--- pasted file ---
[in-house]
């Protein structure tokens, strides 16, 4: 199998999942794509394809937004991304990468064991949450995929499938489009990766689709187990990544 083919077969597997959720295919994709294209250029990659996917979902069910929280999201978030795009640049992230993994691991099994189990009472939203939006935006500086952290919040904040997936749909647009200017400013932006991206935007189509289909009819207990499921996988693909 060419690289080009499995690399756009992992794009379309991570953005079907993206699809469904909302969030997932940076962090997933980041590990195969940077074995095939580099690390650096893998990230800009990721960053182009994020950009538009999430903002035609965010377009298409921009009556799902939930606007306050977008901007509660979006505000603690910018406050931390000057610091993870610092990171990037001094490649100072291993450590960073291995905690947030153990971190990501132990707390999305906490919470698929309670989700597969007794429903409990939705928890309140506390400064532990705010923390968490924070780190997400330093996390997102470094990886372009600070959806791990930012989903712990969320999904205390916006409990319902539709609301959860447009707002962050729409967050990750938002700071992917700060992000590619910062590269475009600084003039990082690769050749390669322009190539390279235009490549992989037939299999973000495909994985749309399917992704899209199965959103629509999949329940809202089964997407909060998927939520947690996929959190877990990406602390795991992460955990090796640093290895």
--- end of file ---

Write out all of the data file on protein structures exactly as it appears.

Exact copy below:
[in-house]
């Protein structure tokens, strides 16, 4: 199998999942794509394809937004991304990468064991949450995929499938489009990766689709187990990544 083919077969597997959720295919994709294209250029990659996917979902069910929280999201978030795009640049992230993994691991099994189990009472939203939006935006500086952290919040904040997936749909647009200017400013932006991206935007189509289909009819207990499921996988693909 060419690289080009499995690399756009992992794009379309991570953005079907993206699809469904909302969030997932940076962090997933980041590990195969940077074995095939580099690390650096893998990230800009990721960053182009994020950009538009999430903002035609965010377009298409921009009556799902939930606007306050977008901007509660979006505000603690910018406050931390000057610091993870610092990171990037001094490649100072291993450590960073291995905690947030153990971190990501132990707390999305906490919470698929309670989700597969007794429903409990939705928890309140506390400064532990705010923390968490924070780190997400330093996390997102470094990886372009600070959806791990930012989903712990969320999904205390916006409990319902539709609301959860447009707002962050729409967050990750938002700071992917700060992000590619910062590269475009600084003039990082690769050749390669322009190539390279235009490549992989037939299999973000495909994985749309399917992704899209199965959103629509999949329940809202089964997407909060998927939520947690996929959190877990990406602390795991992460955990090796640093290895």